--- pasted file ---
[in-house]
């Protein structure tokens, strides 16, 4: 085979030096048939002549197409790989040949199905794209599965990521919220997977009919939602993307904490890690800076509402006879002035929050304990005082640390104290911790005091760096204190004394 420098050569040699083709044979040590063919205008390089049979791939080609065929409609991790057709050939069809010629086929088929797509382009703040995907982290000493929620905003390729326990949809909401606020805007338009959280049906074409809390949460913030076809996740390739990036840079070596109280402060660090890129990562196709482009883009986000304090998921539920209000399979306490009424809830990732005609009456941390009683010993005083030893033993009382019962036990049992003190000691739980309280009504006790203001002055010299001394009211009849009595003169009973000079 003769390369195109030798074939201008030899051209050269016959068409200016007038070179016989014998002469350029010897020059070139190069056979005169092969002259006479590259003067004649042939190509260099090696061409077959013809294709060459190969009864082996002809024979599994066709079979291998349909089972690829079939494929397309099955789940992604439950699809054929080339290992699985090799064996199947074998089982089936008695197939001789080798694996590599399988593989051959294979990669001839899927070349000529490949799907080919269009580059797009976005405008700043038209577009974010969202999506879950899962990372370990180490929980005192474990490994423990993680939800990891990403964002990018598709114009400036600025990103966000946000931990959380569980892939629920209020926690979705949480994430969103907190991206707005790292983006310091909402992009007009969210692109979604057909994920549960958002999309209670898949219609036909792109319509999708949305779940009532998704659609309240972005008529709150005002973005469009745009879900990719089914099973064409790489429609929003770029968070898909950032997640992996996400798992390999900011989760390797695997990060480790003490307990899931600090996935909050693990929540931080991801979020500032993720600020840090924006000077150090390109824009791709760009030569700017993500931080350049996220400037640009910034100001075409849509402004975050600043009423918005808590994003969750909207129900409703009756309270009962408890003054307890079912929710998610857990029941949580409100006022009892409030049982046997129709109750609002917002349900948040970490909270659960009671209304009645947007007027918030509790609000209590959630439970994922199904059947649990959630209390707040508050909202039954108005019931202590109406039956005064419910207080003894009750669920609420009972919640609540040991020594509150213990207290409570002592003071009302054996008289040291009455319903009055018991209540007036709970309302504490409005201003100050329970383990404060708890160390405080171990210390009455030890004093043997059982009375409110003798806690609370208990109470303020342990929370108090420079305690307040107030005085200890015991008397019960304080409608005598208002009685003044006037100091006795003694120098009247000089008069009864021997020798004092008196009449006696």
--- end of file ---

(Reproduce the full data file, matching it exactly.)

[in-house]
């Protein structure tokens, strides 16, 4: 085979030096048939002549197409790989040949199905794209599965990521919220997977009919939602993307904490890690800076509402006879002035929050304990005082640390104290911790005091760096204190004394 420098050569040699083709044979040590063919205008390089049979791939080609065929409609991790057709050939069809010629086929088929797509382009703040995907982290000493929620905003390729326990949809909401606020805007338009959280049906074409809390949460913030076809996740390739990036840079070596109280402060660090890129990562196709482009883009986000304090998921539920209000399979306490009424809830990732005609009456941390009683010993005083030893033993009382019962036990049992003190000691739980309280009504006790203001002055010299001394009211009849009595003169009973000079 003769390369195109030798074939201008030899051209050269016959068409200016007038070179016989014998002469350029010897020059070139190069056979005169092969002259006479590259003067004649042939190509260099090696061409077959013809294709060459190969009864082996002809024979599994066709079979291998349909089972690829079939494929397309099955789940992604439950699809054929080339290992699985090799064996199947074998089982089936008695197939001789080798694996590599399988593989051959294979990669001839899927070349000529490949799907080919269009580059797009976005405008700043038209577009974010969202999506879950899962990372370990180490929980005192474990490994423990993680939800990891990403964002990018598709114009400036600025990103966000946000931990959380569980892939629920209020926690979705949480994430969103907190991206707005790292983006310091909402992009007009969210692109979604057909994920549960958002999309209670898949219609036909792109319509999708949305779940009532998704659609309240972005008529709150005002973005469009745009879900990719089914099973064409790489429609929003770029968070898909950032997640992996996400798992390999900011989760390797695997990060480790003490307990899931600090996935909050693990929540931080991801979020500032993720600020840090924006000077150090390109824009791709760009030569700017993500931080350049996220400037640009910034100001075409849509402004975050600043009423918005808590994003969750909207129900409703009756309270009962408890003054307890079912929710998610857990029941949580409100006022009892409030049982046997129709109750609002917002349900948040970490909270659960009671209304009645947007007027918030509790609000209590959630439970994922199904059947649990959630209390707040508050909202039954108005019931202590109406039956005064419910207080003894009750669920609420009972919640609540040991020594509150213990207290409570002592003071009302054996008289040291009455319903009055018991209540007036709970309302504490409005201003100050329970383990404060708890160390405080171990210390009455030890004093043997059982009375409110003798806690609370208990109470303020342990929370108090420079305690307040107030005085200890015991008397019960304080409608005598208002009685003044006037100091006795003694120098009247000089008069009864021997020798004092008196009449006696």